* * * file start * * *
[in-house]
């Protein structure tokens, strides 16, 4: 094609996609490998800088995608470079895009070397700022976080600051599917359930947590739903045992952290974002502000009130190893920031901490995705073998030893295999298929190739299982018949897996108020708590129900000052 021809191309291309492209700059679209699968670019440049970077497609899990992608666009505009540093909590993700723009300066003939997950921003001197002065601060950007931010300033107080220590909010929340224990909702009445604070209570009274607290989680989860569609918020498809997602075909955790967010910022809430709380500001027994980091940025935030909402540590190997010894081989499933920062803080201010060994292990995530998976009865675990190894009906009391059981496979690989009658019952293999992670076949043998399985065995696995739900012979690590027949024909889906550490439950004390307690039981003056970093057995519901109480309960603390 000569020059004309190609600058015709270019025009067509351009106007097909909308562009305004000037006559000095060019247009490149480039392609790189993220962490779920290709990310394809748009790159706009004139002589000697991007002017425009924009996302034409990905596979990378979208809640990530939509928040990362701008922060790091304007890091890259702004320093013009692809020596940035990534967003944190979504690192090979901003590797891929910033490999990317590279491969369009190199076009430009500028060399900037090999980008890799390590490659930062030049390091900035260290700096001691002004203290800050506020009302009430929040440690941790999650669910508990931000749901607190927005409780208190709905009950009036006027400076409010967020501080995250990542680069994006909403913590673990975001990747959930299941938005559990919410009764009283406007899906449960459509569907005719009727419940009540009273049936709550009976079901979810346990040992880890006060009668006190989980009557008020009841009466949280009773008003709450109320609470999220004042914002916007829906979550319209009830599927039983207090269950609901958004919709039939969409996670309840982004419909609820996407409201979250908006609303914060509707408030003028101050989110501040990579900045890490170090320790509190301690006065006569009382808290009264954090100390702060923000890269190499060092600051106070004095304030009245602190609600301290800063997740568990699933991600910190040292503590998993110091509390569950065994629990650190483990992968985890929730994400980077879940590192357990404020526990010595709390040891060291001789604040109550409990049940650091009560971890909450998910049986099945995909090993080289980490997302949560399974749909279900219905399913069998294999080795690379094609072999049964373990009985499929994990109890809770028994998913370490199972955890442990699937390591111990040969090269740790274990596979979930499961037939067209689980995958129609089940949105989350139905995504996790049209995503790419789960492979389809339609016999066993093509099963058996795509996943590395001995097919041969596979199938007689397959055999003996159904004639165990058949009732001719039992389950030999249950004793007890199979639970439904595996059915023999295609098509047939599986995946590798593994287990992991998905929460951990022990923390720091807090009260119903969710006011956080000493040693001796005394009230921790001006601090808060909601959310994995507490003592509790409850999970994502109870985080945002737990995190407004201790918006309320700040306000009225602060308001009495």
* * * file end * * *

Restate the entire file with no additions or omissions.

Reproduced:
[in-house]
């Protein structure tokens, strides 16, 4: 094609996609490998800088995608470079895009070397700022976080600051599917359930947590739903045992952290974002502000009130190893920031901490995705073998030893295999298929190739299982018949897996108020708590129900000052 021809191309291309492209700059679209699968670019440049970077497609899990992608666009505009540093909590993700723009300066003939997950921003001197002065601060950007931010300033107080220590909010929340224990909702009445604070209570009274607290989680989860569609918020498809997602075909955790967010910022809430709380500001027994980091940025935030909402540590190997010894081989499933920062803080201010060994292990995530998976009865675990190894009906009391059981496979690989009658019952293999992670076949043998399985065995696995739900012979690590027949024909889906550490439950004390307690039981003056970093057995519901109480309960603390 000569020059004309190609600058015709270019025009067509351009106007097909909308562009305004000037006559000095060019247009490149480039392609790189993220962490779920290709990310394809748009790159706009004139002589000697991007002017425009924009996302034409990905596979990378979208809640990530939509928040990362701008922060790091304007890091890259702004320093013009692809020596940035990534967003944190979504690192090979901003590797891929910033490999990317590279491969369009190199076009430009500028060399900037090999980008890799390590490659930062030049390091900035260290700096001691002004203290800050506020009302009430929040440690941790999650669910508990931000749901607190927005409780208190709905009950009036006027400076409010967020501080995250990542680069994006909403913590673990975001990747959930299941938005559990919410009764009283406007899906449960459509569907005719009727419940009540009273049936709550009976079901979810346990040992880890006060009668006190989980009557008020009841009466949280009773008003709450109320609470999220004042914002916007829906979550319209009830599927039983207090269950609901958004919709039939969409996670309840982004419909609820996407409201979250908006609303914060509707408030003028101050989110501040990579900045890490170090320790509190301690006065006569009382808290009264954090100390702060923000890269190499060092600051106070004095304030009245602190609600301290800063997740568990699933991600910190040292503590998993110091509390569950065994629990650190483990992968985890929730994400980077879940590192357990404020526990010595709390040891060291001789604040109550409990049940650091009560971890909450998910049986099945995909090993080289980490997302949560399974749909279900219905399913069998294999080795690379094609072999049964373990009985499929994990109890809770028994998913370490199972955890442990699937390591111990040969090269740790274990596979979930499961037939067209689980995958129609089940949105989350139905995504996790049209995503790419789960492979389809339609016999066993093509099963058996795509996943590395001995097919041969596979199938007689397959055999003996159904004639165990058949009732001719039992389950030999249950004793007890199979639970439904595996059915023999295609098509047939599986995946590798593994287990992991998905929460951990022990923390720091807090009260119903969710006011956080000493040693001796005394009230921790001006601090808060909601959310994995507490003592509790409850999970994502109870985080945002737990995190407004201790918006309320700040306000009225602060308001009495």